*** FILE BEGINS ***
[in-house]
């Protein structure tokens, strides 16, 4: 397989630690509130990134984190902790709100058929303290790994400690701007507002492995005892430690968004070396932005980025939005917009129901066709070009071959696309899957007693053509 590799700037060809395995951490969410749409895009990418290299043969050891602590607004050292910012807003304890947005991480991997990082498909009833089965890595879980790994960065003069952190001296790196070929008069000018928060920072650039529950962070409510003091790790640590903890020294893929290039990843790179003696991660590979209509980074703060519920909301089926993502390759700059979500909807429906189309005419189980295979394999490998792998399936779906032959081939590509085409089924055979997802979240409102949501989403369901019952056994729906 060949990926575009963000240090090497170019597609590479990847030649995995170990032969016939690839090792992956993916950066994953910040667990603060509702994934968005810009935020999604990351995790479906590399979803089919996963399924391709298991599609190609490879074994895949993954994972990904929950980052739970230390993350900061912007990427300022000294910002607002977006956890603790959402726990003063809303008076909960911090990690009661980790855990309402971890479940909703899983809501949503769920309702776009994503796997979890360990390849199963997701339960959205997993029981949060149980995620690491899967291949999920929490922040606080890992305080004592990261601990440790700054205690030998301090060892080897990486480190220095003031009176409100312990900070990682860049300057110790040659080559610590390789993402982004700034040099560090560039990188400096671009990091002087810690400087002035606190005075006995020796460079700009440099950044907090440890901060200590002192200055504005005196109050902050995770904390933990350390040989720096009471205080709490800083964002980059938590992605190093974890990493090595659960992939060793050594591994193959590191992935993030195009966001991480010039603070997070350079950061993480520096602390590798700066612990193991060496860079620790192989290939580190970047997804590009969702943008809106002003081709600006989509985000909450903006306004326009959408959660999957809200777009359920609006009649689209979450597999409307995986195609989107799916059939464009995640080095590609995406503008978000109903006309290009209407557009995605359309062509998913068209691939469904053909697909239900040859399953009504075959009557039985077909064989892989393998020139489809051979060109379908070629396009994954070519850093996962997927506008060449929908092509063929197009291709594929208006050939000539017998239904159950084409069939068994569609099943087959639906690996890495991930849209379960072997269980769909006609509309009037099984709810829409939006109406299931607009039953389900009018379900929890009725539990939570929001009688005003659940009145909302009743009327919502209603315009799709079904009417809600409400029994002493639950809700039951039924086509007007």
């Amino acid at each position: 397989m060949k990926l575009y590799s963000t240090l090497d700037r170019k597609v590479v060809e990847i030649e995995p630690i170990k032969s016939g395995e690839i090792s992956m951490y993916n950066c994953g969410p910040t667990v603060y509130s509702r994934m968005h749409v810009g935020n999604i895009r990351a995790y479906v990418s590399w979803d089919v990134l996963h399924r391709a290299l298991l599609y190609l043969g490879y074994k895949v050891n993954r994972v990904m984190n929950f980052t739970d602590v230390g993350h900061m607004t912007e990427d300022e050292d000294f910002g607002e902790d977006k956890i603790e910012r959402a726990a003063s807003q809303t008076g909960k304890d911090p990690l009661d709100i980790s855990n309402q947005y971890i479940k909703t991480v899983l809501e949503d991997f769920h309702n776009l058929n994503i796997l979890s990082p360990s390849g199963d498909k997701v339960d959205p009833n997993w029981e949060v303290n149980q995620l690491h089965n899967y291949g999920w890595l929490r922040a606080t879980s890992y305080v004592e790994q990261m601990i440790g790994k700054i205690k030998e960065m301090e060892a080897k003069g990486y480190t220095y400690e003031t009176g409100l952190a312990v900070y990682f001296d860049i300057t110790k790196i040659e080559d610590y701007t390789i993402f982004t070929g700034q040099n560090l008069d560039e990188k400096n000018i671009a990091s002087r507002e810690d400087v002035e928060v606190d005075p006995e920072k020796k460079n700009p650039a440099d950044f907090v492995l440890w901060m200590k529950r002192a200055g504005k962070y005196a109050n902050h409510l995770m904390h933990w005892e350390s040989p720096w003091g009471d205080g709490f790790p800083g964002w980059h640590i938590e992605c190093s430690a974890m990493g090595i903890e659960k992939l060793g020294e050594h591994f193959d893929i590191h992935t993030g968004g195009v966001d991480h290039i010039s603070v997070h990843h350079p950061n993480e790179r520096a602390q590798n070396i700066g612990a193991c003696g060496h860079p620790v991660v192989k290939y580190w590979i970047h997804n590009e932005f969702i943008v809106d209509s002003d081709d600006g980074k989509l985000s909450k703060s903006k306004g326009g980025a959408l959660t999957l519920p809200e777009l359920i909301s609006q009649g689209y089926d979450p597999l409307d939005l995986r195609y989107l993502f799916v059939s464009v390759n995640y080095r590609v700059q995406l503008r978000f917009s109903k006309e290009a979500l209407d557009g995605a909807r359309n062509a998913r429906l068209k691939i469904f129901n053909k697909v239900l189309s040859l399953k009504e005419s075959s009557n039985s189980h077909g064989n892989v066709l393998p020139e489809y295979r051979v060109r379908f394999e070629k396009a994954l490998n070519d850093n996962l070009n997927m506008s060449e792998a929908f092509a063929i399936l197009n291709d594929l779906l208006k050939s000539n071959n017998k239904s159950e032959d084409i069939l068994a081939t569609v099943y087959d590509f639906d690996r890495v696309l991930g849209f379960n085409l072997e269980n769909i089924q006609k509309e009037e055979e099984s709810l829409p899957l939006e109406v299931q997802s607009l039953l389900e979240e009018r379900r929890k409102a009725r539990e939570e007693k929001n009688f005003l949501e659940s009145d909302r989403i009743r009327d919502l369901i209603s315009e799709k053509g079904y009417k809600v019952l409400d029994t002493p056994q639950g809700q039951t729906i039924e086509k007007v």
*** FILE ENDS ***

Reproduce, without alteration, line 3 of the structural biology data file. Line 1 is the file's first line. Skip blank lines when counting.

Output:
């Amino acid at each position: 397989m060949k990926l575009y590799s963000t240090l090497d700037r170019k597609v590479v060809e990847i030649e995995p630690i170990k032969s016939g395995e690839i090792s992956m951490y993916n950066c994953g969410p910040t667990v603060y509130s509702r994934m968005h749409v810009g935020n999604i895009r990351a995790y479906v990418s590399w979803d089919v990134l996963h399924r391709a290299l298991l599609y190609l043969g490879y074994k895949v050891n993954r994972v990904m984190n929950f980052t739970d602590v230390g993350h900061m607004t912007e990427d300022e050292d000294f910002g607002e902790d977006k956890i603790e910012r959402a726990a003063s807003q809303t008076g909960k304890d911090p990690l009661d709100i980790s855990n309402q947005y971890i479940k909703t991480v899983l809501e949503d991997f769920h309702n776009l058929n994503i796997l979890s990082p360990s390849g199963d498909k997701v339960d959205p009833n997993w029981e949060v303290n149980q995620l690491h089965n899967y291949g999920w890595l929490r922040a606080t879980s890992y305080v004592e790994q990261m601990i440790g790994k700054i205690k030998e960065m301090e060892a080897k003069g990486y480190t220095y400690e003031t009176g409100l952190a312990v900070y990682f001296d860049i300057t110790k790196i040659e080559d610590y701007t390789i993402f982004t070929g700034q040099n560090l008069d560039e990188k400096n000018i671009a990091s002087r507002e810690d400087v002035e928060v606190d005075p006995e920072k020796k460079n700009p650039a440099d950044f907090v492995l440890w901060m200590k529950r002192a200055g504005k962070y005196a109050n902050h409510l995770m904390h933990w005892e350390s040989p720096w003091g009471d205080g709490f790790p800083g964002w980059h640590i938590e992605c190093s430690a974890m990493g090595i903890e659960k992939l060793g020294e050594h591994f193959d893929i590191h992935t993030g968004g195009v966001d991480h290039i010039s603070v997070h990843h350079p950061n993480e790179r520096a602390q590798n070396i700066g612990a193991c003696g060496h860079p620790v991660v192989k290939y580190w590979i970047h997804n590009e932005f969702i943008v809106d209509s002003d081709d600006g980074k989509l985000s909450k703060s903006k306004g326009g980025a959408l959660t999957l519920p809200e777009l359920i909301s609006q009649g689209y089926d979450p597999l409307d939005l995986r195609y989107l993502f799916v059939s464009v390759n995640y080095r590609v700059q995406l503008r978000f917009s109903k006309e290009a979500l209407d557009g995605a909807r359309n062509a998913r429906l068209k691939i469904f129901n053909k697909v239900l189309s040859l399953k009504e005419s075959s009557n039985s189980h077909g064989n892989v066709l393998p020139e489809y295979r051979v060109r379908f394999e070629k396009a994954l490998n070519d850093n996962l070009n997927m506008s060449e792998a929908f092509a063929i399936l197009n291709d594929l779906l208006k050939s000539n071959n017998k239904s159950e032959d084409i069939l068994a081939t569609v099943y087959d590509f639906d690996r890495v696309l991930g849209f379960n085409l072997e269980n769909i089924q006609k509309e009037e055979e099984s709810l829409p899957l939006e109406v299931q997802s607009l039953l389900e979240e009018r379900r929890k409102a009725r539990e939570e007693k929001n009688f005003l949501e659940s009145d909302r989403i009743r009327d919502l369901i209603s315009e799709k053509g079904y009417k809600v019952l409400d029994t002493p056994q639950g809700q039951t729906i039924e086509k007007v």